About Morphine Addiction
Morphine is derived from the opium poppy and is an analgesic drug that is used in the treatment of severe pain. Morphine is powerful and is one of the more commonly used drugs for pain management in hospitals. This drug binds itself to the opioid receptors within an individuals brain and affects the way the central nervous system relates to painful stimuli. Morphine will disturb normal brain chemistry and cause a surge of dopamine to be released, causing a euphoria that can become addictive for many. As a result of this chemical release, the body responds by slowing respirations and heart rate, which can increase the pleasant, calm feelings. Morphine addiction can occur as the individual continues to use the drug.
When morphine is taken recreationally, the chemical changes in the brain can become more problematic and lasting. This can cause the natural release of chemicals to slow, creating a situation where the individual is no longer able to experience pleasure unless they are taking morphine. Morphine addiction always begins with the development of tolerance to the drug. As the person builds this tolerance, the amount of drug needed to obtain the same pleasurable high is increased. Once this happens, the individual will begin to obsess about their next high and drug seeking behaviors will become more obvious to those around them. Should you notice that your loved one is using morphine or other opiate drugs, contact us for inpatient drug rehab in Huntington Beach today.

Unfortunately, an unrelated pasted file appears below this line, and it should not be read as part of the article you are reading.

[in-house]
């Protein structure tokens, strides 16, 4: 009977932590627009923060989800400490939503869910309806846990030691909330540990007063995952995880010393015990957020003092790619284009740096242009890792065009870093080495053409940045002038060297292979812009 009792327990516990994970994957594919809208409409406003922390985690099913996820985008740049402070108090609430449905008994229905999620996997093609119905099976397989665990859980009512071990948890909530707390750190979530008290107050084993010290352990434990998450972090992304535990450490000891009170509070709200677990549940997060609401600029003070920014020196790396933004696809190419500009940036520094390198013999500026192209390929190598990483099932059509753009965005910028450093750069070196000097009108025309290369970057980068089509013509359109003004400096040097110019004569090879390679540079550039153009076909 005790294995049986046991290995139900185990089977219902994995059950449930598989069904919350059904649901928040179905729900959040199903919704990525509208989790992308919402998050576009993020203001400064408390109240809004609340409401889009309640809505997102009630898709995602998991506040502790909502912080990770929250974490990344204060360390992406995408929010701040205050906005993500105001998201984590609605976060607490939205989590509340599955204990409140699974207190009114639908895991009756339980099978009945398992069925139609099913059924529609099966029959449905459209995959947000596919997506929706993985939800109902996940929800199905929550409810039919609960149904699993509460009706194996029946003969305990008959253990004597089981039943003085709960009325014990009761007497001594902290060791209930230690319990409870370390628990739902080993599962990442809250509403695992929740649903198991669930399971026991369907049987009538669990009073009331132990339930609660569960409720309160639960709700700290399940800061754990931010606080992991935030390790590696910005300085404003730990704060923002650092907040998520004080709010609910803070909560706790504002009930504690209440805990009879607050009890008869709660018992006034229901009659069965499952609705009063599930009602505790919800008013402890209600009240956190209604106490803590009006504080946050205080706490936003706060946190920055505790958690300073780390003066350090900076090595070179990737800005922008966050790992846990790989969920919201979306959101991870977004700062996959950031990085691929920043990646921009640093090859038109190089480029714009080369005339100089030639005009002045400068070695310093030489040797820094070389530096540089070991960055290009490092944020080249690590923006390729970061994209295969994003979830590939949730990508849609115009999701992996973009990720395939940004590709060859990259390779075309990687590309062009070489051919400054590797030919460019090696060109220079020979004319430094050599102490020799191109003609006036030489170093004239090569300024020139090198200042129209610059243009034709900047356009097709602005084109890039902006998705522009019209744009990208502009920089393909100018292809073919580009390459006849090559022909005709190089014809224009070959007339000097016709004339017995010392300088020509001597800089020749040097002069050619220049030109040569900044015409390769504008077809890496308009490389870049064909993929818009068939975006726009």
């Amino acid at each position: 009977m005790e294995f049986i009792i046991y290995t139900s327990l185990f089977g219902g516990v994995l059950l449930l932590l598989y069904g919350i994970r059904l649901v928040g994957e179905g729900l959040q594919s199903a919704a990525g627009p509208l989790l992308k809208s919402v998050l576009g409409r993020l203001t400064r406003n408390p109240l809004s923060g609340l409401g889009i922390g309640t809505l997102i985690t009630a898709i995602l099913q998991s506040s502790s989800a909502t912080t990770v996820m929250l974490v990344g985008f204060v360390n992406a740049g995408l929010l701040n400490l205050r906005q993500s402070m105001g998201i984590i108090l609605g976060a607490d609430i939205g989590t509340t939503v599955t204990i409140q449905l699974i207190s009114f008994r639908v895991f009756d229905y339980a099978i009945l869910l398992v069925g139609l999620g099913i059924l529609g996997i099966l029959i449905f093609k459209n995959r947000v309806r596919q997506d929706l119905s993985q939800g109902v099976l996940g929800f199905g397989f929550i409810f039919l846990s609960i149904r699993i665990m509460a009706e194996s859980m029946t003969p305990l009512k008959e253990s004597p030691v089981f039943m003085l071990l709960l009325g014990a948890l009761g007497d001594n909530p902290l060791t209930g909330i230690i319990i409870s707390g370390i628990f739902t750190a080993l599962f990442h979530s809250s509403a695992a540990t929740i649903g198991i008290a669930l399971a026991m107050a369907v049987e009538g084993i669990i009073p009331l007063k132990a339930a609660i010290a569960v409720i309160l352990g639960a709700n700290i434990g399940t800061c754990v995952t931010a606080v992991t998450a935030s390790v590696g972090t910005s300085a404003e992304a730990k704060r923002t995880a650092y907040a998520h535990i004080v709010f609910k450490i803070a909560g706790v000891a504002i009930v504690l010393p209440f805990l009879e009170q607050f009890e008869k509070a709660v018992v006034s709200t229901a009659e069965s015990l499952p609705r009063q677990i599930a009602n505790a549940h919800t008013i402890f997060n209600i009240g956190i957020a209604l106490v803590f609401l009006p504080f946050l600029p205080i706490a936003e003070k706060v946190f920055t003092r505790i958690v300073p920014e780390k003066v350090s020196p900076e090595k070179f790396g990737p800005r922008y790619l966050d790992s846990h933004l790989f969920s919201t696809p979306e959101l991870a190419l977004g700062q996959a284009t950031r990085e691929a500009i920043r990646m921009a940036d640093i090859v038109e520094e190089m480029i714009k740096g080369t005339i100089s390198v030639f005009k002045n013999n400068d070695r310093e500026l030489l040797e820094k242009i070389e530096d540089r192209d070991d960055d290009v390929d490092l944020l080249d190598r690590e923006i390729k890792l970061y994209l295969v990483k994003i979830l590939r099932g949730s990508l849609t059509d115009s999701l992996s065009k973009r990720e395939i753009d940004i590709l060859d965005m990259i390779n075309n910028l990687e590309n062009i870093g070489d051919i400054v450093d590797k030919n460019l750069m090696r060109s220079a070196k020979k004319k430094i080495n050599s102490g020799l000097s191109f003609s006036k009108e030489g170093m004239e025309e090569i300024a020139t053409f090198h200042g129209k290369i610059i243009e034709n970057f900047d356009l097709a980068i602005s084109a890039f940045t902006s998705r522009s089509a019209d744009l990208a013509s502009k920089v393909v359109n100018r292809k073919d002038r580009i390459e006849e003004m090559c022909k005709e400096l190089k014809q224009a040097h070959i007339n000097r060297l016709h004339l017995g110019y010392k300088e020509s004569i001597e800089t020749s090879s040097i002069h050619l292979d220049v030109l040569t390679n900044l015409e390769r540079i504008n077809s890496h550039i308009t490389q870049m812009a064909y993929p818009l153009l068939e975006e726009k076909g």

Morphine Addiction vs Dependence
While it is true that not every individual that develops a morphine dependence will become addicted to morphine, the risk of morphine addiction is very high. Anytime an individual uses an opioid drug outside therapeutic purposes, and sometimes even within acceptable thresholds, there is a chance that addiction will develop. Morphine crosses the blood brain barrier very quickly when smoked, injected or inhaled and the immediate impact on the body can be sudden and severe. The risk of an overdose is great as the drug acts to suppress respirations and heart rate.
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Morphine Addiction Signs and Symptoms
- Drops in blood pressure
- Extreme sedation
- Constricted Pupils
- Loss of consciousness
- Slowed heart rate
- Digestion issues
- Nausea and vomiting
- Coma and death